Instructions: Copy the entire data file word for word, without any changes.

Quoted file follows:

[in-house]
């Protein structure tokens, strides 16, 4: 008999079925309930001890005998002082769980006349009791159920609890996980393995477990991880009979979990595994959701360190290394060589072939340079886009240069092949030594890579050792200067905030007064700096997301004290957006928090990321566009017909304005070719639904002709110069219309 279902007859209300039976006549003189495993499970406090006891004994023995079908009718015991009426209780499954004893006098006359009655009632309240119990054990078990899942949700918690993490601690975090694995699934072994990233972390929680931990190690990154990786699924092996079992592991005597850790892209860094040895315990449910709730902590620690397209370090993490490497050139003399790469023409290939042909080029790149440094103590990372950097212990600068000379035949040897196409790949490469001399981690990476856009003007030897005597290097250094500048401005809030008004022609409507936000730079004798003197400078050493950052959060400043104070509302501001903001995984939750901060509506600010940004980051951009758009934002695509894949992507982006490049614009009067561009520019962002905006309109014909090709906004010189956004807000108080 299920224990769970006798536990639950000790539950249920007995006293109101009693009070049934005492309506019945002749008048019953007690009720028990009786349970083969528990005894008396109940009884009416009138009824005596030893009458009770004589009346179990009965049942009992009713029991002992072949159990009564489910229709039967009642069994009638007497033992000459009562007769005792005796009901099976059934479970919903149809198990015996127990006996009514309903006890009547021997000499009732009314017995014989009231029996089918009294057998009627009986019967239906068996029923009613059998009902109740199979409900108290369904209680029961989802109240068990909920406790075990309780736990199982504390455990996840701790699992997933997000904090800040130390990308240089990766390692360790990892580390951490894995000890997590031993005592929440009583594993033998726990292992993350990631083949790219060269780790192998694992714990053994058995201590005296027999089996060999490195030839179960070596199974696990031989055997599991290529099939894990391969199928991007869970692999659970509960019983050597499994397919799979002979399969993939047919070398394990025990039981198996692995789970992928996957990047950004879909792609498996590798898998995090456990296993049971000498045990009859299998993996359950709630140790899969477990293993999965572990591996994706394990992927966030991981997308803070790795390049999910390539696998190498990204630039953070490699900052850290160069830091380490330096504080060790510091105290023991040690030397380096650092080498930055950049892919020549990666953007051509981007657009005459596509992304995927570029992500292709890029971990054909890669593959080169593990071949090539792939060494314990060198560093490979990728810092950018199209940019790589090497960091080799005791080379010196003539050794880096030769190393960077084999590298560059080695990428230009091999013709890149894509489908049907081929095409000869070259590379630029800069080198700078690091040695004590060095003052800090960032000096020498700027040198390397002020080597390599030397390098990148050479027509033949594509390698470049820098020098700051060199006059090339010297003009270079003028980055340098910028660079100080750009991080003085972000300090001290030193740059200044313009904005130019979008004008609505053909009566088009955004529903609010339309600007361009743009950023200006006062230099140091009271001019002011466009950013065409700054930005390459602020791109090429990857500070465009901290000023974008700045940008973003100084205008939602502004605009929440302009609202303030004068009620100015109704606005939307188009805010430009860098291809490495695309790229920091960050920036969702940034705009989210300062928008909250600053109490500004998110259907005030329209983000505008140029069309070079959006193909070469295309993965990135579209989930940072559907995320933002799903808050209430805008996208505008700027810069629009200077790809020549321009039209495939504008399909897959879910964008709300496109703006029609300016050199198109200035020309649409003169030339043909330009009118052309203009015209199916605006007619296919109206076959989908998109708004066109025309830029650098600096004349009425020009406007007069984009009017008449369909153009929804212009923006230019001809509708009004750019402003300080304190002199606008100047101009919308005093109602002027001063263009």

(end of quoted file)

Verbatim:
[in-house]
């Protein structure tokens, strides 16, 4: 008999079925309930001890005998002082769980006349009791159920609890996980393995477990991880009979979990595994959701360190290394060589072939340079886009240069092949030594890579050792200067905030007064700096997301004290957006928090990321566009017909304005070719639904002709110069219309 279902007859209300039976006549003189495993499970406090006891004994023995079908009718015991009426209780499954004893006098006359009655009632309240119990054990078990899942949700918690993490601690975090694995699934072994990233972390929680931990190690990154990786699924092996079992592991005597850790892209860094040895315990449910709730902590620690397209370090993490490497050139003399790469023409290939042909080029790149440094103590990372950097212990600068000379035949040897196409790949490469001399981690990476856009003007030897005597290097250094500048401005809030008004022609409507936000730079004798003197400078050493950052959060400043104070509302501001903001995984939750901060509506600010940004980051951009758009934002695509894949992507982006490049614009009067561009520019962002905006309109014909090709906004010189956004807000108080 299920224990769970006798536990639950000790539950249920007995006293109101009693009070049934005492309506019945002749008048019953007690009720028990009786349970083969528990005894008396109940009884009416009138009824005596030893009458009770004589009346179990009965049942009992009713029991002992072949159990009564489910229709039967009642069994009638007497033992000459009562007769005792005796009901099976059934479970919903149809198990015996127990006996009514309903006890009547021997000499009732009314017995014989009231029996089918009294057998009627009986019967239906068996029923009613059998009902109740199979409900108290369904209680029961989802109240068990909920406790075990309780736990199982504390455990996840701790699992997933997000904090800040130390990308240089990766390692360790990892580390951490894995000890997590031993005592929440009583594993033998726990292992993350990631083949790219060269780790192998694992714990053994058995201590005296027999089996060999490195030839179960070596199974696990031989055997599991290529099939894990391969199928991007869970692999659970509960019983050597499994397919799979002979399969993939047919070398394990025990039981198996692995789970992928996957990047950004879909792609498996590798898998995090456990296993049971000498045990009859299998993996359950709630140790899969477990293993999965572990591996994706394990992927966030991981997308803070790795390049999910390539696998190498990204630039953070490699900052850290160069830091380490330096504080060790510091105290023991040690030397380096650092080498930055950049892919020549990666953007051509981007657009005459596509992304995927570029992500292709890029971990054909890669593959080169593990071949090539792939060494314990060198560093490979990728810092950018199209940019790589090497960091080799005791080379010196003539050794880096030769190393960077084999590298560059080695990428230009091999013709890149894509489908049907081929095409000869070259590379630029800069080198700078690091040695004590060095003052800090960032000096020498700027040198390397002020080597390599030397390098990148050479027509033949594509390698470049820098020098700051060199006059090339010297003009270079003028980055340098910028660079100080750009991080003085972000300090001290030193740059200044313009904005130019979008004008609505053909009566088009955004529903609010339309600007361009743009950023200006006062230099140091009271001019002011466009950013065409700054930005390459602020791109090429990857500070465009901290000023974008700045940008973003100084205008939602502004605009929440302009609202303030004068009620100015109704606005939307188009805010430009860098291809490495695309790229920091960050920036969702940034705009989210300062928008909250600053109490500004998110259907005030329209983000505008140029069309070079959006193909070469295309993965990135579209989930940072559907995320933002799903808050209430805008996208505008700027810069629009200077790809020549321009039209495939504008399909897959879910964008709300496109703006029609300016050199198109200035020309649409003169030339043909330009009118052309203009015209199916605006007619296919109206076959989908998109708004066109025309830029650098600096004349009425020009406007007069984009009017008449369909153009929804212009923006230019001809509708009004750019402003300080304190002199606008100047101009919308005093109602002027001063263009």